At the height of the controversy in November 2014, Texas legislator Terry Canales suggested he was considering filing a bill requiring UTRGV to abandon the Vaquero mascot.[19] Canales submitted HB901 in January 2015.[22] If passed, the legislation would require UTRGV to hold a student election for the athletics nickname, with "Broncs" and "Ocelots" on the ballot.

The mascot design was revealed in February 2015.[23] The logo features an orange faced rider in green on a navy blue and green horse. The logo features a map of Texas in the negative space between the legs of the horse.[24][10]

References[edit]

  1. ^ "Seal of the University". University of Texas System. Retrieved 1 December 2014. 
  2. ^ a b "Faculty & Staff". The University of Texas Rio Grande Valley. Retrieved 29 June 2015. 
  3. ^ LaCoste-Caputo, Jenny; Adler, Karen (December 12, 2013). "Board of Regents votes to name new UT in South Texas The University of Texas Rio Grande Valley" (Press release). Austin, Texas: The University of Texas System Office of Public Affairs. Retrieved December 12, 2013. 
  4. ^ Kreighbaum, Andrew (6 December 2012). "UT regents approve merging RGV universities, will create medical school". The Monitor (McAllen, Texas). Retrieved 7 December 2012. 
  5. ^ SB 24
  6. ^ LaCoste-Caputo, Jenny; Adler, Karen (November 6, 2014). "Psychiatrist-neuroscientist to be founding dean of UT Rio Grande Valley School of Medicine" (Press release). Austin, Texas: The University of Texas System Office of Public Affairs. Retrieved 15 November 2014. 
  7. ^ Vertuno, Jim (April 28, 2014). "Guy Bailey named sole finalist for president of University of Texas Rio Grande Valley". Lubbock Avalanche-Journal. Associated Press. Retrieved April 29, 2014. 
  8. ^ LaCoste-Caputo, Jenny; Adler, Karen (November 6, 2014). "UTRGV recruits 22-person research team to establish South Texas Diabetes & Obesity Institute" (Press release). Brownsville, Texas: The University of Texas System Office of Public Affairs. Retrieved 15 November 2014. 
  9. ^ LaCoste-Caputo, Jenny; Adler, Karen (November 6, 2014). "UT System Board of Regents approves “Vaqueros” as athletic nickname for new university" (Press release). El Paso, Texas: The University of Texas System Office of Public Affairs. Retrieved 15 November 2014. 
  10. ^ a b "University of Texas System selects UTRGV athletic logo". KGBT-TV (Harlingen, Texas). February 12, 2015. Retrieved 21 February 2015. 
  11. ^ a b "Creating America's Next Great Major University". The University of Texas Rio Grande Valley. Retrieved November 15, 2014. 
  12. ^ De Leon, Jose (November 10, 2014). "UT-RGV law school, drug tests, texting bans on 1st day of bill filing". The Monitor (McAllen, Texas). Associated Press. Retrieved November 13, 2014. 
  13. ^ a b Solomon, Dan (September 18, 2014). "The Debate Over What The Mascot For The New UT-RGV Campus Is Getting Heated, Y'all". Texas Monthly (Austin, Texas). Retrieved October 3, 2014.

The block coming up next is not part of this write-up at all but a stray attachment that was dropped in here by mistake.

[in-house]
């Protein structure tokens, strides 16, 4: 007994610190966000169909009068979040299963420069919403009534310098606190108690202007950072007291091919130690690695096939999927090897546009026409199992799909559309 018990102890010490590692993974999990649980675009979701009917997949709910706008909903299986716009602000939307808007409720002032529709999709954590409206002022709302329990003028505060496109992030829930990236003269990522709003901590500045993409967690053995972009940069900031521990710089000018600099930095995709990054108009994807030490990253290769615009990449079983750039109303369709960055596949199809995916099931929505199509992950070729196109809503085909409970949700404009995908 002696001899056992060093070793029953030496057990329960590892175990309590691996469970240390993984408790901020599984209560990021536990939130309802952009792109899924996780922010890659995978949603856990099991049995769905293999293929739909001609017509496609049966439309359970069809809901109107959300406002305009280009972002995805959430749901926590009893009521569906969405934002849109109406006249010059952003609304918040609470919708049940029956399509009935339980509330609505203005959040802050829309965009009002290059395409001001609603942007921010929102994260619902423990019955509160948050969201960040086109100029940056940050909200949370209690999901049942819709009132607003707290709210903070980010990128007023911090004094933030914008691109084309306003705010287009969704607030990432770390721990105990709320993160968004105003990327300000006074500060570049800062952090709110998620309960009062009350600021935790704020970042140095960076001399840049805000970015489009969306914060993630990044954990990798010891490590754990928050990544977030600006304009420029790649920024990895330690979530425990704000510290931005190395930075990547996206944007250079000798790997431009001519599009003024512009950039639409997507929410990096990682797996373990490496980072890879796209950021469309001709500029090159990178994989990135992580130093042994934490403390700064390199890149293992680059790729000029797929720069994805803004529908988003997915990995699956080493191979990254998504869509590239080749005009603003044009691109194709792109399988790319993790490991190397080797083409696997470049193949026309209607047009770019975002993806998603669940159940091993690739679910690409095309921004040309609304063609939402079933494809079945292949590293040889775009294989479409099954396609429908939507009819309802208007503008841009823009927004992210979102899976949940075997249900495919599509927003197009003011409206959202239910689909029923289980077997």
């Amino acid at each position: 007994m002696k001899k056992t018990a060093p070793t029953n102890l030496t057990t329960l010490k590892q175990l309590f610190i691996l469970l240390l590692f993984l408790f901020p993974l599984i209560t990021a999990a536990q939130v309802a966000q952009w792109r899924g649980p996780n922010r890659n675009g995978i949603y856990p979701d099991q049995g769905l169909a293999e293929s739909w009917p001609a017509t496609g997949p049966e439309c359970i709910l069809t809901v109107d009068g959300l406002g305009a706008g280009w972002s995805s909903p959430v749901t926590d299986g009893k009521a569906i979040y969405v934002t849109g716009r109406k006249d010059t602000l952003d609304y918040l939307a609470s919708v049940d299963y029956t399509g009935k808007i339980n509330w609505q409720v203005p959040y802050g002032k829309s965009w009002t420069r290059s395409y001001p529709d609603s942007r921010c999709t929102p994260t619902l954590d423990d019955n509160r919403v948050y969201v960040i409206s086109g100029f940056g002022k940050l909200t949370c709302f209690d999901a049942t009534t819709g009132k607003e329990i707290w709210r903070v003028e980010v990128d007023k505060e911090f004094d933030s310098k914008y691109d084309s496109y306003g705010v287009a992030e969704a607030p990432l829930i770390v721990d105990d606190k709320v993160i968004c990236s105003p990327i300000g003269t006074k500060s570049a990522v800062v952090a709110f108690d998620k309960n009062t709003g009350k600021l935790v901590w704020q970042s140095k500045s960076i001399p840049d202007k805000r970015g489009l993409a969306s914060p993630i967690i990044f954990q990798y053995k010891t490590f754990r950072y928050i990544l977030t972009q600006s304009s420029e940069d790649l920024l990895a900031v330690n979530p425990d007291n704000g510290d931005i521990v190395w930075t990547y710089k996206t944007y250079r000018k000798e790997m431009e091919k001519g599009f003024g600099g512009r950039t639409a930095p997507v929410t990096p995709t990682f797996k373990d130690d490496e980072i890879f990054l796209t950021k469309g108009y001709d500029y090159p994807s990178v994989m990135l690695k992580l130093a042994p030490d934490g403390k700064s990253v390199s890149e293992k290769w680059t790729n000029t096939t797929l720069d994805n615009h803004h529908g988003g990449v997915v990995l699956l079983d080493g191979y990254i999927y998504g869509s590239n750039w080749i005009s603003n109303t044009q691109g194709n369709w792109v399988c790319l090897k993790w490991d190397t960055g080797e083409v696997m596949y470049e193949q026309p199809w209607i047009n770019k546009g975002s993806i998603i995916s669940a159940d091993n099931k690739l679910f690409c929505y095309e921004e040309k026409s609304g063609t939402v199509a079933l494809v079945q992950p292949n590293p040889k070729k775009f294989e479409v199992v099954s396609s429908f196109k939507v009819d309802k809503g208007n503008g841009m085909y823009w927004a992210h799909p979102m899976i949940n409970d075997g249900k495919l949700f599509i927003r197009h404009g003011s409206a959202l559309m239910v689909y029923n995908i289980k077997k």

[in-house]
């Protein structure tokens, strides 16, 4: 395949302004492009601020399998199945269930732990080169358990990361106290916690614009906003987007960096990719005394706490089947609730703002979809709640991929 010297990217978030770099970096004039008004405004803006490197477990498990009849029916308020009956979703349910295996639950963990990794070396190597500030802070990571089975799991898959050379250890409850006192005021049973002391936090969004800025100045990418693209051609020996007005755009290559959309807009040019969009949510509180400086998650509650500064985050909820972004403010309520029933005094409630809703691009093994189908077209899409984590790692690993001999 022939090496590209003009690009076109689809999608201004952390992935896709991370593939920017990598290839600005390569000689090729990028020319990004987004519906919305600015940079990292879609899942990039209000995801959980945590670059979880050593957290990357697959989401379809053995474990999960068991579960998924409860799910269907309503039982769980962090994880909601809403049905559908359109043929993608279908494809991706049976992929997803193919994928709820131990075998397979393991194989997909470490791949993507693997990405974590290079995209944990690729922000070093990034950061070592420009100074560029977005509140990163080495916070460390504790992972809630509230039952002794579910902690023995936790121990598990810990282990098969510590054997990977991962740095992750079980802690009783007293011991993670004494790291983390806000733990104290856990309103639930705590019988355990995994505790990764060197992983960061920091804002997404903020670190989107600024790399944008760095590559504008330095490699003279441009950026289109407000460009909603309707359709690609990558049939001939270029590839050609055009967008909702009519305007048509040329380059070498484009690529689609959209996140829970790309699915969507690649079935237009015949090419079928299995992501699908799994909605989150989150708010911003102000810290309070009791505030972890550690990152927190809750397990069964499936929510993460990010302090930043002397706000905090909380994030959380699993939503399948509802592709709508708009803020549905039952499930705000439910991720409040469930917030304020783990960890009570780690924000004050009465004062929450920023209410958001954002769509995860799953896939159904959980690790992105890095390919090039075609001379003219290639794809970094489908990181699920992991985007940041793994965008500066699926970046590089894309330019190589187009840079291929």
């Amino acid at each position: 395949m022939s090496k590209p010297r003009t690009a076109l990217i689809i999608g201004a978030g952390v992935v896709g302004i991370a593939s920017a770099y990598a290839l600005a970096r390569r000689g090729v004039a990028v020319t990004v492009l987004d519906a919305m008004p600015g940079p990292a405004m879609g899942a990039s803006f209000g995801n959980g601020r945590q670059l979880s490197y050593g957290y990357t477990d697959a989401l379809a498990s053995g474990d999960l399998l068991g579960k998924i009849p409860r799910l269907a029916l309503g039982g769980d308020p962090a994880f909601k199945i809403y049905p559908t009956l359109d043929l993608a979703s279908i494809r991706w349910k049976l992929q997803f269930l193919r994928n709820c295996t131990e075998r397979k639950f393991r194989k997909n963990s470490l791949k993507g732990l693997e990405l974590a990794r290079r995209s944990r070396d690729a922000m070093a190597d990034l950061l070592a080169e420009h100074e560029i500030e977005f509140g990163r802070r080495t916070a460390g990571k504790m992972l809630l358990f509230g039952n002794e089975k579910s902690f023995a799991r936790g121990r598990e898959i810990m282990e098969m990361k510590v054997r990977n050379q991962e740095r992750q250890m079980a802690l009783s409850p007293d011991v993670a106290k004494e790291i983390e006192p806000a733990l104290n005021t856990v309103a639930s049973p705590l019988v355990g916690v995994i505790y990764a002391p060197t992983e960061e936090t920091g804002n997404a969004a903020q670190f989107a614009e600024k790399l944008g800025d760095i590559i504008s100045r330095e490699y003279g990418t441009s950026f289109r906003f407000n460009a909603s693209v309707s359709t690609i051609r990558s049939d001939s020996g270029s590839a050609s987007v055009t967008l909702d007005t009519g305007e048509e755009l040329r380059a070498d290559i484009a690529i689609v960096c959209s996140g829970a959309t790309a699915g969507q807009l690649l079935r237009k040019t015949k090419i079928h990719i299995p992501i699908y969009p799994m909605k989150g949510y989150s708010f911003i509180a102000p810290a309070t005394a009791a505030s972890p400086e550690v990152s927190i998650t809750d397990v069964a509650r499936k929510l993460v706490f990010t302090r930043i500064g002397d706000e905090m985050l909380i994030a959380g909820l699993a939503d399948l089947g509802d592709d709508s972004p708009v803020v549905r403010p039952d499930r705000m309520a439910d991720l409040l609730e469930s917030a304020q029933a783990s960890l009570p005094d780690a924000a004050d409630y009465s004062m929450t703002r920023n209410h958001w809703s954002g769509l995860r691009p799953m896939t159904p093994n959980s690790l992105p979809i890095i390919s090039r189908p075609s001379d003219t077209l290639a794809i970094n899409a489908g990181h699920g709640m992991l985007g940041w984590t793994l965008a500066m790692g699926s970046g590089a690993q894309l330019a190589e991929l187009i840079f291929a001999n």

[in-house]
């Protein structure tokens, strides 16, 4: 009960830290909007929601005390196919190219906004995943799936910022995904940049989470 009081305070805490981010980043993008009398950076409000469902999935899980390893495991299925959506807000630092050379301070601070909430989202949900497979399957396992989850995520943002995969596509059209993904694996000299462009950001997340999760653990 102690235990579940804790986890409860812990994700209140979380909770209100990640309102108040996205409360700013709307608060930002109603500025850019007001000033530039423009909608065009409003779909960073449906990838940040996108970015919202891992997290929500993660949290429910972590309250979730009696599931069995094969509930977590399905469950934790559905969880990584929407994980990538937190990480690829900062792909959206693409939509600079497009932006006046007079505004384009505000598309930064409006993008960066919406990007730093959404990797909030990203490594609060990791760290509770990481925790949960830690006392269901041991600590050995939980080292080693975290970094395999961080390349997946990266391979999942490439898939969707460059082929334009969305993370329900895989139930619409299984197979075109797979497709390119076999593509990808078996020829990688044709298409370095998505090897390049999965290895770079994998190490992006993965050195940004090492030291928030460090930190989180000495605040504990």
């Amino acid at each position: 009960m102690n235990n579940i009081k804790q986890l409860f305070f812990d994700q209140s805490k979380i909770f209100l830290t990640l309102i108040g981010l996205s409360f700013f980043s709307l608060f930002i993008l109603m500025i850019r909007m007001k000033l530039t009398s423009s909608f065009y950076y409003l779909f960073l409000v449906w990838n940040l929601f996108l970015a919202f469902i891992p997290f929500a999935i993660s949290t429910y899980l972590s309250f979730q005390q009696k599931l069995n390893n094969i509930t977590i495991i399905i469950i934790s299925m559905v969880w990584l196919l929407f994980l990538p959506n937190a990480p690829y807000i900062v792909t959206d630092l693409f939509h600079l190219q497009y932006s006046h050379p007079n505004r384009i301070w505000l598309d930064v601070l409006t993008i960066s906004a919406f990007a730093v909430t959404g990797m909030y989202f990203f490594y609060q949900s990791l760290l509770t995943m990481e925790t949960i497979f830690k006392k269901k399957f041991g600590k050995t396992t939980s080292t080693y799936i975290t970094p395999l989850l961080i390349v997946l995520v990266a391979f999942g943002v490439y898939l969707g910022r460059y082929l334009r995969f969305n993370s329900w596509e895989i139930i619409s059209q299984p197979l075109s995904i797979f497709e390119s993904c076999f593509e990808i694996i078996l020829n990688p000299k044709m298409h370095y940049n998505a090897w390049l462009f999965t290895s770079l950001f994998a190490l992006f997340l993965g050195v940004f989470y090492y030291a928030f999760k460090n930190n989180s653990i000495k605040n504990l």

14. ^ a b Brito, Victoria (November 5, 2014). "UT-RGV mascot recommended to be the Vaquero". The Monitor (McAllen, Texas). Retrieved November 5, 2014. 
  15. ^ Perez-Hernandez, Danya (November 7, 2014). "For Vaquero sculptor, UT-RGV controversy not a factor in designing new mascot". The Monitor (McAllen, Texas). Retrieved November 9, 2014. 
  16. ^ Nelsen, Aaron (November 6, 2014). "Critics: Vaquero mascot is 'culturally insensitive'". San Antonio Express-News (San Antonio, Texas). Retrieved November 6, 2014. 
  17. ^ Gonzalez, Susan (November 6, 2014). "New university mascot, colors fiercely debated". The Pan American (Edinburg, Texas: UTPA - Student Publications). Retrieved November 6, 2014. 
  18. ^ "UT System tweet". Twitter. November 6, 2014. Retrieved November 6, 2014. 
  19. ^ a b Chapa, Sergio (November 7, 2014). "UTRGV President Guy Bailey fires back amid "Vaqueros" controversy". KGBT-TV (Harlingen, Texas). Retrieved November 8, 2014. 
  20. ^ Perez-Hernandez, Danya (November 10, 2014). "Fight against vaquero not over for UTPA students". The Monitor (McAllen, Texas). Retrieved November 13, 2014. 
  21. ^ LaCoste-Caputo, Jenny; Adler, Karen (November 14, 2014). "Statement from Chairman Paul Foster, Chancellor Francisco Cigarroa and Executive Vice Chancellor for Academic Affairs Pedro Reyes" (Press release). The University of Texas System Office of Public Affairs. Retrieved November 20, 2014. 
  22. ^ Perez-Hernandez, Danya (January 23, 2015). "Bill seeks election for UT-RGV nickname". The Monitor (McAllen, Texas). Retrieved January 26, 2015. 
  23. ^ Luca, Greg (February 6, 2015). "UT-RGV releases official Vaqueros logo design". The Monitor (McAllen, Texas). Retrieved February 6, 2015. 
  24. ^ "I see you". Twitter. February 6, 2015. Retrieved February 6, 2015. 

External links[edit]